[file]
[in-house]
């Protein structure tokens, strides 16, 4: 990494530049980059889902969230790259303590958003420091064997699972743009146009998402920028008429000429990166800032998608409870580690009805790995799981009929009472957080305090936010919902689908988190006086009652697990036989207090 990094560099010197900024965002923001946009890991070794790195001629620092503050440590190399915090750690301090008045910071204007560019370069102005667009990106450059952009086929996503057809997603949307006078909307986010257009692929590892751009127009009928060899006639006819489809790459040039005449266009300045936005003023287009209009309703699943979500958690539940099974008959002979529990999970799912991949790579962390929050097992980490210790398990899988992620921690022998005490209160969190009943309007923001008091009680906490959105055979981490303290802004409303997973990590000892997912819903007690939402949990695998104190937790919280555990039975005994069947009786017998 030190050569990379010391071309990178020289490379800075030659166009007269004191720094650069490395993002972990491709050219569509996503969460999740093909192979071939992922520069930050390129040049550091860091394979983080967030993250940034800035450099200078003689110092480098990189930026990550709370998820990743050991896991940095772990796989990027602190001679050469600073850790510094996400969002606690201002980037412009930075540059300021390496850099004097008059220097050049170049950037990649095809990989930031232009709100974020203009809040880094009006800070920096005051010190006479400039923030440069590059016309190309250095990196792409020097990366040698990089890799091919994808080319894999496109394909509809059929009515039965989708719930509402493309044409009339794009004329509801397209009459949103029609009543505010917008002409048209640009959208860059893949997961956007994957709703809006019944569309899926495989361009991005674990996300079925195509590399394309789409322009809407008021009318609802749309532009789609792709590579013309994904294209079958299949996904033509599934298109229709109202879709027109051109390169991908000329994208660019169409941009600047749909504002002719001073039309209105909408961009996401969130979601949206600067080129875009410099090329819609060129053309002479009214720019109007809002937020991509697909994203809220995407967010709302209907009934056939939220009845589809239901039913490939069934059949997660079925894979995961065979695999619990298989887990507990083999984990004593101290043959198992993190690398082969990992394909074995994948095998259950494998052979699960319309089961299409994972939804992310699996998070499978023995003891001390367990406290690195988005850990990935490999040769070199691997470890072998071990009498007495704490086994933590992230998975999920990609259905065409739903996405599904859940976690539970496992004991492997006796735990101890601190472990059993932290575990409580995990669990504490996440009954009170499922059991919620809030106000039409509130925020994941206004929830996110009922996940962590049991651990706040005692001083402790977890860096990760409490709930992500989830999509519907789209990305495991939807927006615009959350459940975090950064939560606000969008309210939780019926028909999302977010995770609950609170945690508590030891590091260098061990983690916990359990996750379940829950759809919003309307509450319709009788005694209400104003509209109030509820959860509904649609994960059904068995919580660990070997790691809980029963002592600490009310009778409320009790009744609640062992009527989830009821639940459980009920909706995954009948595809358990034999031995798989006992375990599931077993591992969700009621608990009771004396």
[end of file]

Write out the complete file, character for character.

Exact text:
[in-house]
């Protein structure tokens, strides 16, 4: 990494530049980059889902969230790259303590958003420091064997699972743009146009998402920028008429000429990166800032998608409870580690009805790995799981009929009472957080305090936010919902689908988190006086009652697990036989207090 990094560099010197900024965002923001946009890991070794790195001629620092503050440590190399915090750690301090008045910071204007560019370069102005667009990106450059952009086929996503057809997603949307006078909307986010257009692929590892751009127009009928060899006639006819489809790459040039005449266009300045936005003023287009209009309703699943979500958690539940099974008959002979529990999970799912991949790579962390929050097992980490210790398990899988992620921690022998005490209160969190009943309007923001008091009680906490959105055979981490303290802004409303997973990590000892997912819903007690939402949990695998104190937790919280555990039975005994069947009786017998 030190050569990379010391071309990178020289490379800075030659166009007269004191720094650069490395993002972990491709050219569509996503969460999740093909192979071939992922520069930050390129040049550091860091394979983080967030993250940034800035450099200078003689110092480098990189930026990550709370998820990743050991896991940095772990796989990027602190001679050469600073850790510094996400969002606690201002980037412009930075540059300021390496850099004097008059220097050049170049950037990649095809990989930031232009709100974020203009809040880094009006800070920096005051010190006479400039923030440069590059016309190309250095990196792409020097990366040698990089890799091919994808080319894999496109394909509809059929009515039965989708719930509402493309044409009339794009004329509801397209009459949103029609009543505010917008002409048209640009959208860059893949997961956007994957709703809006019944569309899926495989361009991005674990996300079925195509590399394309789409322009809407008021009318609802749309532009789609792709590579013309994904294209079958299949996904033509599934298109229709109202879709027109051109390169991908000329994208660019169409941009600047749909504002002719001073039309209105909408961009996401969130979601949206600067080129875009410099090329819609060129053309002479009214720019109007809002937020991509697909994203809220995407967010709302209907009934056939939220009845589809239901039913490939069934059949997660079925894979995961065979695999619990298989887990507990083999984990004593101290043959198992993190690398082969990992394909074995994948095998259950494998052979699960319309089961299409994972939804992310699996998070499978023995003891001390367990406290690195988005850990990935490999040769070199691997470890072998071990009498007495704490086994933590992230998975999920990609259905065409739903996405599904859940976690539970496992004991492997006796735990101890601190472990059993932290575990409580995990669990504490996440009954009170499922059991919620809030106000039409509130925020994941206004929830996110009922996940962590049991651990706040005692001083402790977890860096990760409490709930992500989830999509519907789209990305495991939807927006615009959350459940975090950064939560606000969008309210939780019926028909999302977010995770609950609170945690508590030891590091260098061990983690916990359990996750379940829950759809919003309307509450319709009788005694209400104003509209109030509820959860509904649609994960059904068995919580660990070997790691809980029963002592600490009310009778409320009790009744609640062992009527989830009821639940459980009920909706995954009948595809358990034999031995798989006992375990599931077993591992969700009621608990009771004396």